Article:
3.1. Taxonomic and Functional Description of the Microplankton Communities
Quality processing of rRNA sequencing reads and the removal of singletons, doubletons and potential fungal and metazoan sequences (defined by dada2) led to an average of 11,714 reads (range: 4565 to 36,266, Table S1
, an average of 279 ASVs per sample (range: 29 to 279). Among the total 506 ASVs, 22 ASVs were present in all four regions, and the number of unique ASVs varied across the sampling regions (11 for Sweden to 57 for Iceland ASVs) (Figure S1
). The assembly of the metatranscriptome resulted in 4,217,269 contigs, from which 970,582 contigs (23%) had a taxonomic assignment (MMETSP); these contigs were annotated based on the Pfam database of protein families, which resulted in 17,926 Pfam domains with taxonomic and functional assignment. The Pfam domains represent the conserved functional part of a protein; the metatranscriptome Pfam annotations were used as a proxy to further analyze and compare functional biodiversity based on expressed cellular processes.
The taxonomic assignment of ASVs (rRNA) and contigs (mRNA) resulted in a similar overall distribution of the supergroups alveolates and stramenopiles (Figure S2
), but also reached high similarity at a lower taxonomic level (Supplementary ASV Table
). This corresponding pattern of taxonomic diversity based on rRNA and mRNA sequence comparison allowed a valid separation of functions into different taxonomic groups based on Pfam annotations. Among the alveolates, 85% ASV and 92% contig reads were assigned to dinoflagellates, and among the stramenopile, 88% ASV and 97% contig reads were assigned to diatoms.
The communities of Icelandic and Swedish coastal water samples were dominated by alveolates, especially dinoflagellates, as revealed by their rRNA and mRNA sequences (Figures S2 and S3
). This indicates a seasonal succession from diatoms, which still dominated the microeukaryotic communities in Greenland and Norway, to dinoflagellate-dominated communities. Swedish rRNA samples were dominated by Lingulodinium
(Gonyaulacales) and Protoperidinium
(Peridinales) (~48% of assigned reads) and mRNA samples matched mainly Lingulodinium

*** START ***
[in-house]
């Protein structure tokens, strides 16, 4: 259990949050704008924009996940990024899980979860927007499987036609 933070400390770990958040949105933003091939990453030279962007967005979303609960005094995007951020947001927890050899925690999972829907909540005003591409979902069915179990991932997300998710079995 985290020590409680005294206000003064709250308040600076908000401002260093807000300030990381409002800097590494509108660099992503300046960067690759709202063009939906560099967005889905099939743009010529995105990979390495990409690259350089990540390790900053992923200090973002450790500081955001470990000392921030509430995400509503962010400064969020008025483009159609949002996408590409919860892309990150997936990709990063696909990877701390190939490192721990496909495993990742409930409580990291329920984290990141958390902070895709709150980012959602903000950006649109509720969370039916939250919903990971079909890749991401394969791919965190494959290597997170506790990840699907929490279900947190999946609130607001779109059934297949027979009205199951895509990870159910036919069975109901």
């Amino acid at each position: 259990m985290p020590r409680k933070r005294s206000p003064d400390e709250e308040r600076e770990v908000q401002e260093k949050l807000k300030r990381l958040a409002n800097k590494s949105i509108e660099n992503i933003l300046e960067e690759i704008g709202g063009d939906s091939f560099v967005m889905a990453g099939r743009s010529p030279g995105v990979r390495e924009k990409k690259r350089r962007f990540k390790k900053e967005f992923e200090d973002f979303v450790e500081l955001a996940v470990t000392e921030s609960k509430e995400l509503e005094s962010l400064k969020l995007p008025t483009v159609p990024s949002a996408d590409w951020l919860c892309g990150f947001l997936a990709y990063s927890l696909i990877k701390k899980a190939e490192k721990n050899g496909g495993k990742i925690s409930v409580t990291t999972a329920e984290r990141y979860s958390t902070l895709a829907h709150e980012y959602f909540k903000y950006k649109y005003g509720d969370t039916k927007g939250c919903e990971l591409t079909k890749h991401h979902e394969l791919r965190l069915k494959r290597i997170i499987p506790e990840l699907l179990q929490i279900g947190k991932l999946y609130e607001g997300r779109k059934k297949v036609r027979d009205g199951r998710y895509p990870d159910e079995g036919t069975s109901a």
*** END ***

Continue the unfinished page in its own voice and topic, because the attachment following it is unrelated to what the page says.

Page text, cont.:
(65% of assigned reads). Protoperidinium
was not detected based on the mRNA, but ~4% of the mRNA reads were assigned to its higher order Peridiniales. Among rRNA samples from Iceland coastal water, Dinophysis
(Dinophysiales) and Tripos
(Gonyaulacales) (~39% of assigned reads) were identified and among mRNA samples, Dinophysis
(Gonyaulacales) were identified (~61% of assigned reads), but Tripos
was not. The observed discrepancies for Protoperidinium
may be explained by the lack of references to these groups in the respective databases.
The communities in Greenlandic and Norwegian water samples were dominated by stramenopiles, as revealed by their rRNA and mRNA sequences. Greenlandic rRNA and mRNA samples mainly consisted of Detonula
(both Thalassiosirales) and Chaetoceros
(Chaetocerales) (63% and 74% of assigned rRNA and mRNA reads, respectively) and the Norwegian rRNA and mRNA samples dominated by Corethron
(Corethrales) and Chaetoceros
(Chaetocerales) genera (79% and 64% of assigned reads). Species of the genus Chaetoceros
were also present in Swedish coastal rRNA water samples (21%) but only accounted for 0.5% of the mRNA signal. This discrepancy could be the result of a PCR bias towards this species group during rRNA amplification or, more likely, may be the result of the insufficient representation of environmentally significant mRNA sequences in the reference database. Overall, the taxonomic assignment deduced from the rRNA and the mRNA was similar. Discrepancies between the taxonomic resolution of the rRNA and mRNA sequences can be expected due to the differences in the completeness of the corresponding reference databases, namely Silva 132 LSU for rRNA [50
] and MMETSP for mRNA [57
]. For example, some species may be completely absent from one of the databases or only relatives may be represented. Alternatively, different and changing taxonomic affiliations can complicate a clear classification, e.g., the change from Ceratium